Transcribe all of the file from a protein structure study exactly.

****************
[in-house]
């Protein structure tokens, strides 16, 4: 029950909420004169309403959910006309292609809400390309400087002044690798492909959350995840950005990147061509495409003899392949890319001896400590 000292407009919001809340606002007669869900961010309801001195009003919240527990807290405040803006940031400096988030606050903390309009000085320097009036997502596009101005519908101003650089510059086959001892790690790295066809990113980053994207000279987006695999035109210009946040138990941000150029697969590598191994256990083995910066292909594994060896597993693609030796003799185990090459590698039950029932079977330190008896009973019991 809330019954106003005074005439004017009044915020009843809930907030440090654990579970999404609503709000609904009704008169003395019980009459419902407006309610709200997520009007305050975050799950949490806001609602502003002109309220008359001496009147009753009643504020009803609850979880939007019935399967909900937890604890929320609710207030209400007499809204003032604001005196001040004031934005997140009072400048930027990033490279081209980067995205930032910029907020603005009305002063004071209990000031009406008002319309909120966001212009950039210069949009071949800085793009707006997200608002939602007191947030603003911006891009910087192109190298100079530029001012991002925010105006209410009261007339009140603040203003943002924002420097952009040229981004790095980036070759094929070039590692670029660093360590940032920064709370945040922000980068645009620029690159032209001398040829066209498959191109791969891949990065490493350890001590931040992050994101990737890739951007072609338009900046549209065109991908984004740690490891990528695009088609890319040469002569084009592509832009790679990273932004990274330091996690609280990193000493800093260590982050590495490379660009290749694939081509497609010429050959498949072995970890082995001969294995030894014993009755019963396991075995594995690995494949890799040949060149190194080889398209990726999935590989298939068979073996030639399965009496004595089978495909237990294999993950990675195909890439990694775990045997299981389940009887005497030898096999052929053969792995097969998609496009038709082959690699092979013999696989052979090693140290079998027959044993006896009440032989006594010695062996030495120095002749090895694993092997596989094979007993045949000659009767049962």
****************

[in-house]
């Protein structure tokens, strides 16, 4: 029950909420004169309403959910006309292609809400390309400087002044690798492909959350995840950005990147061509495409003899392949890319001896400590 000292407009919001809340606002007669869900961010309801001195009003919240527990807290405040803006940031400096988030606050903390309009000085320097009036997502596009101005519908101003650089510059086959001892790690790295066809990113980053994207000279987006695999035109210009946040138990941000150029697969590598191994256990083995910066292909594994060896597993693609030796003799185990090459590698039950029932079977330190008896009973019991 809330019954106003005074005439004017009044915020009843809930907030440090654990579970999404609503709000609904009704008169003395019980009459419902407006309610709200997520009007305050975050799950949490806001609602502003002109309220008359001496009147009753009643504020009803609850979880939007019935399967909900937890604890929320609710207030209400007499809204003032604001005196001040004031934005997140009072400048930027990033490279081209980067995205930032910029907020603005009305002063004071209990000031009406008002319309909120966001212009950039210069949009071949800085793009707006997200608002939602007191947030603003911006891009910087192109190298100079530029001012991002925010105006209410009261007339009140603040203003943002924002420097952009040229981004790095980036070759094929070039590692670029660093360590940032920064709370945040922000980068645009620029690159032209001398040829066209498959191109791969891949990065490493350890001590931040992050994101990737890739951007072609338009900046549209065109991908984004740690490891990528695009088609890319040469002569084009592509832009790679990273932004990274330091996690609280990193000493800093260590982050590495490379660009290749694939081509497609010429050959498949072995970890082995001969294995030894014993009755019963396991075995594995690995494949890799040949060149190194080889398209990726999935590989298939068979073996030639399965009496004595089978495909237990294999993950990675195909890439990694775990045997299981389940009887005497030898096999052929053969792995097969998609496009038709082959690699092979013999696989052979090693140290079998027959044993006896009440032989006594010695062996030495120095002749090895694993092997596989094979007993045949000659009767049962």